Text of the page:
"Of the approximately hundred thousand Jews in Iran at the time of the revolution, only twenty thousand remain. They…no longer felt welcome in their homeland. Today, despite promises by the new president, Hassan Rouhani, to protect the freedom of ethnic and religious minorities (and the appointment of an aide to focus on their affairs), the persecution continues."
Peter R. Orszag writes that one source of income inequality is the increasing tendency of people to marry mates from similar economic and educational backgrounds.
Edward P. Djerejian leads a conversation on the international peace negotiations in Geneva and the challenges and possible outcomes that lie ahead for Syria, as part of CFR's Religion and Foreign Policy Conference Call series.
Bangladesh is a critically important neighbor for India, and one with great impact on India—both positive and potentially negative. On the positive side, Bangladesh is a country of approximately 160 million people making great progress on human development, with an economy consistently growing between five and six percent, and with ambitions to reach lower-middle income levels by 2021.
Jacques Berlinerblau leads a conversation on secularism in the United States and abroad, as part of CFR's Religion and Foreign Policy Conference Call series.
Stewart Patrick busts the myth that U.S. public opinion reflexively favors an isolationist foreign policy.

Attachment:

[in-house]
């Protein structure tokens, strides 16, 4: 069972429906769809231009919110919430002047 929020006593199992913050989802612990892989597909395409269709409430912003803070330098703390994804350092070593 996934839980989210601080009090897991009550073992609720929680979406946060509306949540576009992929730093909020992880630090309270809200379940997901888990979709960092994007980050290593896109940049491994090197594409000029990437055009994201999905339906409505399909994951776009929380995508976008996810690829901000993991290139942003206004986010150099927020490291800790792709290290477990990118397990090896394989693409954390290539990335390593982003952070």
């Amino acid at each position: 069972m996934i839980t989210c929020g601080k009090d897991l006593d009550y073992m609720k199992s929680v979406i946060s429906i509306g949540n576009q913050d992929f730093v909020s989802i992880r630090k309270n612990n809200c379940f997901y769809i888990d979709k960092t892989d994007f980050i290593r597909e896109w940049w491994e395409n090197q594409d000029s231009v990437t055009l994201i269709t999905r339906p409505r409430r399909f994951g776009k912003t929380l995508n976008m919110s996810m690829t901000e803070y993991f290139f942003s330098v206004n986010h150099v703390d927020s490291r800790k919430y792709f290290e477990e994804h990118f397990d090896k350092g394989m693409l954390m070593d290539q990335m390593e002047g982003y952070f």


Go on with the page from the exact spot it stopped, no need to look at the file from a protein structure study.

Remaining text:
President Barack Obama delivered these remarks at the Department of Justice on January 17, 2014. He discussed changes to the National Security Agencies' operations regarding intelligence collection of American citizens' records.
"The enlargement of the EU and the free movement of people are both fine ideas. But, taken together, they have changed the nature of the union. A pragmatic pro-European should acknowledge that, when circumstances alter, democratic systems adapt. Changes to the welfare rules – allowing countries more scope to give priority to their own citizens – would make it easier to win the more important argument for open borders."
"Aside from outliers such as Cuba, North Korea, and Turkmenistan, today's authoritarian regimes do not seek total domination of all the means of mass communication. What they want instead is what we might call "effective media control"—enough for them to convey their strength and puff up their claims to legitimacy while undermining potential alternatives. Such state dominance—whether exerted through overtly state-run or merely state-pliable media outlets—enables regimes to put progovernment narratives front and center while using the power of editorial omission to limit systematic criticism of official policies and actions."
John Campbell leads a conversation on Nelson Mandela's legacy, as part of CFR's Religion and Foreign Policy Conference Call series.
Child marriage remains widespread in developing countries, disproportionately affecting girls and endangering their lives and livelihoods. Rooted in cultural tradition and poverty, the practice not only violates human rights laws but also threatens stability and economic development.